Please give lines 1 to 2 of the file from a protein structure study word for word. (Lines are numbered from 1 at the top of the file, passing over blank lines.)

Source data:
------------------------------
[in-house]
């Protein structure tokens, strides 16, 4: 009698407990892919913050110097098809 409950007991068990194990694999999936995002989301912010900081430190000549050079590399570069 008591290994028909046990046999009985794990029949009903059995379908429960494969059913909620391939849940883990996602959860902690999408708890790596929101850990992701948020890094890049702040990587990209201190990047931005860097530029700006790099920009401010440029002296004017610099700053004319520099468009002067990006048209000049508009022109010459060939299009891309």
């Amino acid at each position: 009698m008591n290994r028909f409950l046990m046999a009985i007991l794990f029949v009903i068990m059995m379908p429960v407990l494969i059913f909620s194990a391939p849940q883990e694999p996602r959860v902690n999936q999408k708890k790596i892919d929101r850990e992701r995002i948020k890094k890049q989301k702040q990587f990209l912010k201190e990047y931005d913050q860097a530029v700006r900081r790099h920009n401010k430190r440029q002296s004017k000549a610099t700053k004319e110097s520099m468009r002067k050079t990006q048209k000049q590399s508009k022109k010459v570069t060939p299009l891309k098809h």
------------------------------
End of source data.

[in-house]
């Protein structure tokens, strides 16, 4: 009698407990892919913050110097098809 409950007991068990194990694999999936995002989301912010900081430190000549050079590399570069 008591290994028909046990046999009985794990029949009903059995379908429960494969059913909620391939849940883990996602959860902690999408708890790596929101850990992701948020890094890049702040990587990209201190990047931005860097530029700006790099920009401010440029002296004017610099700053004319520099468009002067990006048209000049508009022109010459060939299009891309």